Brett Tanksley

Allen junior Brett Tanksley and the Eagles carried a state ranking into the start of the District 9-6A baseball schedule.

As the reality of high school spring sports being cancelled around the state continues to settle in, there’s plenty that student-athletes are missing these days.

The chance to fulfill ambitions of a deep playoff run. The roar of a rowdy student section. The on-field camaraderie shared between teammates. The opportunity to end the season on your own terms.

Having concluded my 11th school year covering high school sports, there’s plenty around springtime that piques my interest before the dog days of summer hit. 

Here’s some of what I’ll miss, now that the 2019-20 athletics year has abruptly come to an end.

 

Region of Doom

Region I-6A has always offered some of the most competitive postseason soccer in the state and this year would have been no different. Just the bi-district matchups between 5-6A and 6-6A alone could pass for a regional final, with those two conferences sharing the top seven ranked girls teams in the region, according to the Texas Association of Soccer Coaches.

The Flower Mound girls were closing in on a perfect regular season, but spirited draws against Coppell, Marcus and Hebron spurred enough intrigue that any of the four postseason qualifiers from 6-6A were capable of making a deep playoff run, while the Marcus boys were humming along with one of the state’s premier scoring arsenals.

And don’t sleep on Region II-5A, where Frisco ISD has enjoyed as much success as any school district in the state. In fact, six of the past seven years have produced at least one FISD vs. FISD matchup in the soccer postseason, and the odds favored more intracity fireworks this year.

 

9-6A’s baseball gauntlet

For as close as soccer was to beginning its postseason, just five days stood between the day high school sports were suspended and the beginning of the 9-6A baseball schedule.

The backdrop for this particular conference slate was chalked with interesting subplots. Every team in the district was above .500 at the time, including four with double-digit wins and four with two losses or less. Collectively, 9-6A’s preseason winning percentage was 78.4% and five teams from the district — McKinney Boyd, Prosper, Allen, Plano Senior and Plano East — were all ranked within the state’s top 25 by TXHighSchoolBaseball.com.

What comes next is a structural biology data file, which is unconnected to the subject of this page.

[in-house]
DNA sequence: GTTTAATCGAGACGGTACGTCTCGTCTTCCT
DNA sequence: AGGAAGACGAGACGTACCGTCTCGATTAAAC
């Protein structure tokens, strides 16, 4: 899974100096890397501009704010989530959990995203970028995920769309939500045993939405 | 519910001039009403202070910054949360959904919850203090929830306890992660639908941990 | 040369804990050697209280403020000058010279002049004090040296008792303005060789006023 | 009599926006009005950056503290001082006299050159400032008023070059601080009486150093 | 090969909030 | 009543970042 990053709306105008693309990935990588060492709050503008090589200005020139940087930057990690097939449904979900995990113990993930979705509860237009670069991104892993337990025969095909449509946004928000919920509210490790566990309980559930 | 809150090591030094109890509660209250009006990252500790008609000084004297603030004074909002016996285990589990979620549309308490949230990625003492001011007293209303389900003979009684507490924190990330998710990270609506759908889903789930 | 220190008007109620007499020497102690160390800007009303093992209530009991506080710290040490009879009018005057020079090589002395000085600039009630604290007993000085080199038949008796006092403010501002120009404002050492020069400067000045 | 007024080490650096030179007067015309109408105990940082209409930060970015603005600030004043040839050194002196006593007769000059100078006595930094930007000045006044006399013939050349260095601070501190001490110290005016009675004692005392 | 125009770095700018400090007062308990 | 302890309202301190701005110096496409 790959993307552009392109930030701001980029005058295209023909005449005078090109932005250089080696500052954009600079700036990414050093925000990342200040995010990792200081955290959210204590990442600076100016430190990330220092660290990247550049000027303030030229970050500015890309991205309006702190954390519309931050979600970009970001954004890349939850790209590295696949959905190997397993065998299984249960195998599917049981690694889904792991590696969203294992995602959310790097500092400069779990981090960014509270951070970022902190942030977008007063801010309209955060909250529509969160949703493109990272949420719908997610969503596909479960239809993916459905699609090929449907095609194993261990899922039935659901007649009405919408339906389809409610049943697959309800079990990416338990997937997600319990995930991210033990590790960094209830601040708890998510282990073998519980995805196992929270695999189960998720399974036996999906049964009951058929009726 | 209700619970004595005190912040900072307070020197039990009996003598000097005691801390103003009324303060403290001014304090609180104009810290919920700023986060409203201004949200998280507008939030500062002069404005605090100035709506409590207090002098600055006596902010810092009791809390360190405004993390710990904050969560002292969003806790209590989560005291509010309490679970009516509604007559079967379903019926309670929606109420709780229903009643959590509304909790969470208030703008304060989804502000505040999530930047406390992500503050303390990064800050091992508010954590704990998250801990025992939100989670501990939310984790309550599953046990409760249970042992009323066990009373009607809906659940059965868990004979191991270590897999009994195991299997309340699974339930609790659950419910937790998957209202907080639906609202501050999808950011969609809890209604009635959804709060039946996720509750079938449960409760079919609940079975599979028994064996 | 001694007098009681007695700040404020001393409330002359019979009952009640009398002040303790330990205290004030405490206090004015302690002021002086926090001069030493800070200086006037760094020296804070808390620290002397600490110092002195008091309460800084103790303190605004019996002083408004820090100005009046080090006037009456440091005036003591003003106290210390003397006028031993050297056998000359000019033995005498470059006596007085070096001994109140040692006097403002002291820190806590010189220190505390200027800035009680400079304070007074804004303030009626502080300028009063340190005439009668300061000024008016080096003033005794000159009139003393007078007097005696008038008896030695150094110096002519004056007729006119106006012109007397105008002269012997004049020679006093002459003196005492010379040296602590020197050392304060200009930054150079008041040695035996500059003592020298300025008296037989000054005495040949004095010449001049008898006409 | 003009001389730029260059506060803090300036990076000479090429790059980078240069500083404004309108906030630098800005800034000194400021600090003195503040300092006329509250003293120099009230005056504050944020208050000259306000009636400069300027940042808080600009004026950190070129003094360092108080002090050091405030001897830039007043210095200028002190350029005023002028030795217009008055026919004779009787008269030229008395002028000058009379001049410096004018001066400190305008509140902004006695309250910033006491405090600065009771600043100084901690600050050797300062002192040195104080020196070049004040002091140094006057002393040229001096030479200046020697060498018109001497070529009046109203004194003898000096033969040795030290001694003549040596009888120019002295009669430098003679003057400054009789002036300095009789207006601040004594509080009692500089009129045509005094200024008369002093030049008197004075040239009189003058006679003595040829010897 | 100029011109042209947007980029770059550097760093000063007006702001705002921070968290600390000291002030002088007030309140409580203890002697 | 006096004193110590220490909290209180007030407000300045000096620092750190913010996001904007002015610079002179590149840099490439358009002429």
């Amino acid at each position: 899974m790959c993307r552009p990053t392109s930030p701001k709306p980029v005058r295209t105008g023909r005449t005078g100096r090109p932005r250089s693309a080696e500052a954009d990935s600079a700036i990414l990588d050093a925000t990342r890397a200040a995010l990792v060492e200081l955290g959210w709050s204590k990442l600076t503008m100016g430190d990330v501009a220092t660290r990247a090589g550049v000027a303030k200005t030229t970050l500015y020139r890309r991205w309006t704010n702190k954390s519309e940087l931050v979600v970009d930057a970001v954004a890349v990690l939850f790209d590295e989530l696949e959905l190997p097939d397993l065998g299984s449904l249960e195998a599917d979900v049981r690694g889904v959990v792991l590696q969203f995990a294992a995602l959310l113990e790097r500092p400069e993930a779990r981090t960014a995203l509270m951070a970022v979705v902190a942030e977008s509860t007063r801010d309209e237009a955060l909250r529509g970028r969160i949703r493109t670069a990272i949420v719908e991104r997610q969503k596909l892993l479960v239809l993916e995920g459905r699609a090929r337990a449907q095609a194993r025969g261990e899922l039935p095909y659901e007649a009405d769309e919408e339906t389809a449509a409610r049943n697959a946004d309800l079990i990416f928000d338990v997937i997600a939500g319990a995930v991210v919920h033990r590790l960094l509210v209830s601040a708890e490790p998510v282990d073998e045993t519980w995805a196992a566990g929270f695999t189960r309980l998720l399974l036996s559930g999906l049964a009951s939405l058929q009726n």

Early signs pointed to 9-6A being one of the most competitive baseball districts in the area, only for not a single pitch to be thrown. 

 

Athletes losing their chance at history

The record books hold a special place in sports lore, be it at the professional, college or high school levels. Some of the Metroplex’s top teams and student-athletes had chances to secure their place among that rarified company before their respective seasons were cancelled.

The Colony senior Jayda Coleman had softball’s record for runs scored in a high school career within sight, totaling 272 before the season prematurely concluded — just eight shy of eclipsing the national record held by Michigan’s Kelly Kennedy.

McKinney North senior London Culbreath, meanwhile, was looking to put a bow on one of the state’s singular distance-running careers by attempting to sweep the 1,600- and 3,200-meter runs all four years of her high school career.

On the soccer pitch, the Flower Mound girls and Frisco Wakeland boys were in the midst of undefeated seasons, with the Wolverines looking to further etch their dynastic place in history. Winners of three state titles, a fourth would have bumped Wakeland up to No. 2 all-time in UIL boys soccer championships won.